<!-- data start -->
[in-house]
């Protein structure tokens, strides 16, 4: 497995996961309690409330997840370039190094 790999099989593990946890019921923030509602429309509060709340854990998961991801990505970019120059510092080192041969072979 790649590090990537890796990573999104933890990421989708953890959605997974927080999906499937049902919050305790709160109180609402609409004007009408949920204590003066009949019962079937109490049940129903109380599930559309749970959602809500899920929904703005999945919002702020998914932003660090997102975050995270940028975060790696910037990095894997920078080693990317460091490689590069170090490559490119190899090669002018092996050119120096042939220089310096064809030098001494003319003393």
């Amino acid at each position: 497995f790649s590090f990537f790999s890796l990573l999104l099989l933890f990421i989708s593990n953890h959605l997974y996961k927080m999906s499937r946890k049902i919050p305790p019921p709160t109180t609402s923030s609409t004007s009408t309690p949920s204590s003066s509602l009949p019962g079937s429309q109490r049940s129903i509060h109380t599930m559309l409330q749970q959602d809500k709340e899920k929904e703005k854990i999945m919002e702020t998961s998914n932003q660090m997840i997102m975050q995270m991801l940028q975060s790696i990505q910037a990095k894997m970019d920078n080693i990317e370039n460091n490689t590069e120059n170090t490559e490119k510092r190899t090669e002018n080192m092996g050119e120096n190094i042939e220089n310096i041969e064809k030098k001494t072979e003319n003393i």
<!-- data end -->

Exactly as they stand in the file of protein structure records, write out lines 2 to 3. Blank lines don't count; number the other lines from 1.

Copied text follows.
């Protein structure tokens, strides 16, 4: 497995996961309690409330997840370039190094 790999099989593990946890019921923030509602429309509060709340854990998961991801990505970019120059510092080192041969072979 790649590090990537890796990573999104933890990421989708953890959605997974927080999906499937049902919050305790709160109180609402609409004007009408949920204590003066009949019962079937109490049940129903109380599930559309749970959602809500899920929904703005999945919002702020998914932003660090997102975050995270940028975060790696910037990095894997920078080693990317460091490689590069170090490559490119190899090669002018092996050119120096042939220089310096064809030098001494003319003393």
């Amino acid at each position: 497995f790649s590090f990537f790999s890796l990573l999104l099989l933890f990421i989708s593990n953890h959605l997974y996961k927080m999906s499937r946890k049902i919050p305790p019921p709160t109180t609402s923030s609409t004007s009408t309690p949920s204590s003066s509602l009949p019962g079937s429309q109490r049940s129903i509060h109380t599930m559309l409330q749970q959602d809500k709340e899920k929904e703005k854990i999945m919002e702020t998961s998914n932003q660090m997840i997102m975050q995270m991801l940028q975060s790696i990505q910037a990095k894997m970019d920078n080693i990317e370039n460091n490689t590069e120059n170090t490559e490119k510092r190899t090669e002018n080192m092996g050119e120096n190094i042939e220089n310096i041969e064809k030098k001494t072979e003319n003393i």